found HERE (Embassy of Israel - London)
"The story of Alice is already so well known that it becomes fragmented, repeated, displaced, deconstructed, gnawed upon by artists from everywhere, in every way. With her serpentine neck, Alice navigates among hybrid identities, blends, contrasts, oddities, merchandise, gato por lebre, and senselessness that everybody buys and believes without understanding why. She sets out for the new and looks back to reinvent herself all over again. This is Alice. Alice is all of them and none of them, and she opens herself up like the largest kaleidoscope ever seen. Good-bye, feet!
Alice strolls along the margins and between the lines; she crosses borders, a traveler through the unknown, but also through stock phrases, clichés, the commonplace, distortions and cheap simplifications that insist on impoverishing life and art. As we travel through Alice’s landscapes, we also travel through our own interior landscapes. New Alices learn that a path has not been set; rather, it opens as one goes forward, according to the poet Antonio Machado.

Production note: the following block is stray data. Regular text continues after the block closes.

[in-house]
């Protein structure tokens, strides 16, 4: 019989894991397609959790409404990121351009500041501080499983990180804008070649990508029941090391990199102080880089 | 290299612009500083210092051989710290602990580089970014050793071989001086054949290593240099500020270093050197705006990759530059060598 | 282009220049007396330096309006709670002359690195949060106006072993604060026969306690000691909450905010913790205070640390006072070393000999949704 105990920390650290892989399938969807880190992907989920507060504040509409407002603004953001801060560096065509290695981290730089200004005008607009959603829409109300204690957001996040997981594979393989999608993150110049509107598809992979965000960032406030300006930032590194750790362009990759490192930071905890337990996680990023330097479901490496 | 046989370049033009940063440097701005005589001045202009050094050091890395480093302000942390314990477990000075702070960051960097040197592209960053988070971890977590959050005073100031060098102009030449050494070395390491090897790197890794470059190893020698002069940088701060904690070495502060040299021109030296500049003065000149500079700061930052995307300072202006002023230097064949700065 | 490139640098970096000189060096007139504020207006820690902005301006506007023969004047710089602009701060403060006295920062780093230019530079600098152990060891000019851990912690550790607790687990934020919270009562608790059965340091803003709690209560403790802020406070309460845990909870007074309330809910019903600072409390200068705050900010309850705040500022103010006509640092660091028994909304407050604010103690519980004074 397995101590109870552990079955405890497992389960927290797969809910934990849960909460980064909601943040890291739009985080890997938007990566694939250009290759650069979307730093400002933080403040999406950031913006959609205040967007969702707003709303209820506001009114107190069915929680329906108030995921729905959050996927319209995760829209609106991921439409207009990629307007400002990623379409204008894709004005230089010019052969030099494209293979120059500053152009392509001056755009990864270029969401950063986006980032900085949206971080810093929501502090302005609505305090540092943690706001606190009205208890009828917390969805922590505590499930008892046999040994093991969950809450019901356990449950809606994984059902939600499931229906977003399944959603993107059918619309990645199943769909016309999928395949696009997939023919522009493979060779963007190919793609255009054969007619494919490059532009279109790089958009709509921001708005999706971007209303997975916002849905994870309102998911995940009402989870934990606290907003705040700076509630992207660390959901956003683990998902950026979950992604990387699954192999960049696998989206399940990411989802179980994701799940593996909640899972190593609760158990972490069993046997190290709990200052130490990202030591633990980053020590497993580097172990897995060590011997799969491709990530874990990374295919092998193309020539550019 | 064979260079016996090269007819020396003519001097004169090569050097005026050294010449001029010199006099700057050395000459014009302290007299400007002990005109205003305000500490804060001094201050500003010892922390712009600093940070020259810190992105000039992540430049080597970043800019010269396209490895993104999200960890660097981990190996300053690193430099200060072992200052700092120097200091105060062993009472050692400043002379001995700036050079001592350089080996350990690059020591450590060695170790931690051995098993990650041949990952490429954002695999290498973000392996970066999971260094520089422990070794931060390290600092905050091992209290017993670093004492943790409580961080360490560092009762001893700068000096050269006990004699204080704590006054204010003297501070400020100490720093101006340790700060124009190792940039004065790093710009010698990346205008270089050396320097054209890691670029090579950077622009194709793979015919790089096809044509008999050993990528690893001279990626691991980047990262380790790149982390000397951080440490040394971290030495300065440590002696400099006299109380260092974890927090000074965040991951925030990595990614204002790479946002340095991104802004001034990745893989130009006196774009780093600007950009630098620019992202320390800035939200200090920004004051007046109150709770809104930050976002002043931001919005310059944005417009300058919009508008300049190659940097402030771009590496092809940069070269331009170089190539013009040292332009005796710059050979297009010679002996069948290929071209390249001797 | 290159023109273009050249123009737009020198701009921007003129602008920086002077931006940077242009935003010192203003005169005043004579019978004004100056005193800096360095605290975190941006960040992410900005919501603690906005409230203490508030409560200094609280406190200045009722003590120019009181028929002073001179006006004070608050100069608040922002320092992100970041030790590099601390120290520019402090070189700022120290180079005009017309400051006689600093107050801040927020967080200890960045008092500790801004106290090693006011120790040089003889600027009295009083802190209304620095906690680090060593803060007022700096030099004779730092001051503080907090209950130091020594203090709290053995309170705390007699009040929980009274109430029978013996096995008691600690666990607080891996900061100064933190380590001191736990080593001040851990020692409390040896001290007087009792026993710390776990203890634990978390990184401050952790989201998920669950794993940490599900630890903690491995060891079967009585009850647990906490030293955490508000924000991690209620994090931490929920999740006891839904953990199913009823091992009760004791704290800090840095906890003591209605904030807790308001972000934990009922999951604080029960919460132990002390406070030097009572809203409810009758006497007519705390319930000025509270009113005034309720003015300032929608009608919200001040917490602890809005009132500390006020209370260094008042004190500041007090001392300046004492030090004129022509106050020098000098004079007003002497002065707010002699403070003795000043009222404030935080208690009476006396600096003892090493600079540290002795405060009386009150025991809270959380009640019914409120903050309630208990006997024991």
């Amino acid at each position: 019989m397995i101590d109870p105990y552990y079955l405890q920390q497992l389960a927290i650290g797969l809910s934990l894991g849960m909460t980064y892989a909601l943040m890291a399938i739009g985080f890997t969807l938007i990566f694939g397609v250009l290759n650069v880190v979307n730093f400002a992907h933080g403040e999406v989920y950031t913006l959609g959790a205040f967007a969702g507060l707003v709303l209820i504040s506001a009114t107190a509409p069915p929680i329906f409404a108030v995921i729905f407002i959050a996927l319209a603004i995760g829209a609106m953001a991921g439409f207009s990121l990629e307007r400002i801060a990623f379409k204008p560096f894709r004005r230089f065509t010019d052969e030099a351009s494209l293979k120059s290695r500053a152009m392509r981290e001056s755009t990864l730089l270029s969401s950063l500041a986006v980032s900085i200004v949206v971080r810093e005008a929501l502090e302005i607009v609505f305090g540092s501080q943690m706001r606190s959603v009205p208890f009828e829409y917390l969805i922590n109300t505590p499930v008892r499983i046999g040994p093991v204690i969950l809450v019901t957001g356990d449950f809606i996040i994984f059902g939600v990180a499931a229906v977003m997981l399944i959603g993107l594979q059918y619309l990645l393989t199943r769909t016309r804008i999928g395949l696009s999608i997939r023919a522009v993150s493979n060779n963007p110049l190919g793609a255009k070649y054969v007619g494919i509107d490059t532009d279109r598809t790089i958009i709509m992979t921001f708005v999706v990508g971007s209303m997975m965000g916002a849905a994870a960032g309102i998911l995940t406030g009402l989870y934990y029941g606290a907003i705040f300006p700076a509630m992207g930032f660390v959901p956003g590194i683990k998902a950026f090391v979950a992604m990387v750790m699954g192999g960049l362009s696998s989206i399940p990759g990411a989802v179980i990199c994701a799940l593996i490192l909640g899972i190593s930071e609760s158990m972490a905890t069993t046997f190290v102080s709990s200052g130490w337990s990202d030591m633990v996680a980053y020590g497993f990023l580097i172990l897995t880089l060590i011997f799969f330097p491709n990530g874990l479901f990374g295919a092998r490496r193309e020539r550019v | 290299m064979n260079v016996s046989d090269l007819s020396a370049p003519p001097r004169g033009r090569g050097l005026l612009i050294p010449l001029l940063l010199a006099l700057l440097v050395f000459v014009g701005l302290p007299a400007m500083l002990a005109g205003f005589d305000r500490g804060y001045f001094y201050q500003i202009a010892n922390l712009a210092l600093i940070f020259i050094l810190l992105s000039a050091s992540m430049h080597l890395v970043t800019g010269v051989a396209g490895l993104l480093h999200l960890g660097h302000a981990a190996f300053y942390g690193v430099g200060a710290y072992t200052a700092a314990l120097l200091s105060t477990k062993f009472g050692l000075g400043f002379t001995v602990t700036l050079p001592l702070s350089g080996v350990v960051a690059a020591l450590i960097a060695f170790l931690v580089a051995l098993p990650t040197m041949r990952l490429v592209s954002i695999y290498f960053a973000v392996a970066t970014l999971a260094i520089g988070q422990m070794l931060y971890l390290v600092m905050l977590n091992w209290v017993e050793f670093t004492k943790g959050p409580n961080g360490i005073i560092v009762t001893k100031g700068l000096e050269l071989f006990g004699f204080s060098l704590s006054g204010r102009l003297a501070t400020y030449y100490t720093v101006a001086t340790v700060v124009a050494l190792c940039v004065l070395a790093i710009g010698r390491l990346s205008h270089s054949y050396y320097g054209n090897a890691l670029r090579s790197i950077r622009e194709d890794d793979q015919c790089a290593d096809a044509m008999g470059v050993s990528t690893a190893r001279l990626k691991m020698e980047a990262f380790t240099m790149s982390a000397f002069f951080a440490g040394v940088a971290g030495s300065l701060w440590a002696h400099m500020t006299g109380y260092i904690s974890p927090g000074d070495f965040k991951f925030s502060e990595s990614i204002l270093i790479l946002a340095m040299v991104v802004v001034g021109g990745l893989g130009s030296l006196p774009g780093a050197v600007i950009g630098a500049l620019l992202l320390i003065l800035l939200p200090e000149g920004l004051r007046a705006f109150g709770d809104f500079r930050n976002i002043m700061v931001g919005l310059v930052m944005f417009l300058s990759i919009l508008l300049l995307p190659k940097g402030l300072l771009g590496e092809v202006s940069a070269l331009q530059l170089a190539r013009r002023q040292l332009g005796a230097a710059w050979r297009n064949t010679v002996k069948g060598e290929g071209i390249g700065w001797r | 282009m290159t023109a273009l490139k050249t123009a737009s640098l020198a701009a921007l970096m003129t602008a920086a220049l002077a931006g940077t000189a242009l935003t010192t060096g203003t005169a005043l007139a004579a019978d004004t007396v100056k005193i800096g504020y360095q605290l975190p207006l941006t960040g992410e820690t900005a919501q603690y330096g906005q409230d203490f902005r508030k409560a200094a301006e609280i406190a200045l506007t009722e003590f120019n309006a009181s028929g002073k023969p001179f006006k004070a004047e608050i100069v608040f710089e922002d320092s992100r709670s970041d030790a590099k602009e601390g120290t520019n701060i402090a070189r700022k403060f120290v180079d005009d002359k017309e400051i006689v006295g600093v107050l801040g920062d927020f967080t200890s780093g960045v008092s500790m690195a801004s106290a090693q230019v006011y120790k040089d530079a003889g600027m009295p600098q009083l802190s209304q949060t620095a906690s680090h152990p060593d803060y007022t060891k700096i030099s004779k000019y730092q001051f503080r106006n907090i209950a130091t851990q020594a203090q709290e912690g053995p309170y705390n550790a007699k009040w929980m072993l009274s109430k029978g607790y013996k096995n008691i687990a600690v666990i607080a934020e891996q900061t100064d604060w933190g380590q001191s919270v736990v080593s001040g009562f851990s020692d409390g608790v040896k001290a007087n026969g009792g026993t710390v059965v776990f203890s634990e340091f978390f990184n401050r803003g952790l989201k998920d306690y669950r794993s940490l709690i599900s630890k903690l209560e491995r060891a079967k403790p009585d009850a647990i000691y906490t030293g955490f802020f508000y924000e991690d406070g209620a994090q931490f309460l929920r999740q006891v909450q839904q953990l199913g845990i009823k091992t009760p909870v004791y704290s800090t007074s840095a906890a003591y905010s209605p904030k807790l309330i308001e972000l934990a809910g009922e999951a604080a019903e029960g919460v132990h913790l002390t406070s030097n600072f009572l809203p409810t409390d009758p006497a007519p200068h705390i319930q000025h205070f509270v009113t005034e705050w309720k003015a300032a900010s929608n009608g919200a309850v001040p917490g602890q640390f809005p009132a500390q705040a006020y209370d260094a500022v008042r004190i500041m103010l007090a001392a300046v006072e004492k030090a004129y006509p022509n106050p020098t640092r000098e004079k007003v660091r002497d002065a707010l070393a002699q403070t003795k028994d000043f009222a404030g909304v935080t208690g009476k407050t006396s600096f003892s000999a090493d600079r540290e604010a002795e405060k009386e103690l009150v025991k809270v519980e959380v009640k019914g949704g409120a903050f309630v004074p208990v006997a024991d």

Alice is an invitation to duplicity (for this curious child was very fond of pretending to be two people), multiplicity (she began thinking over all the children she knew that were of the same age as herself, to see if she could have been changed for any of them), becoming (I know who I was, but I think I must have been changed several times since then), and the loss of one’s own name (This must be the wood where things have no names. I wonder what’ll become of MY name when I go in?). We must create new forms of expression to give way to new Alices more sensitive to these subtle and free becomings."
This artist participated at the Alice's exhibitions at
Tate Liverpool: Alice in Wonderland
Exhibition 4 November 2011 – 29 January 2012
Hamburger - Kunsthalle: Alice in the Wonderland of Art
Exhibition 22 June – 30 September 2012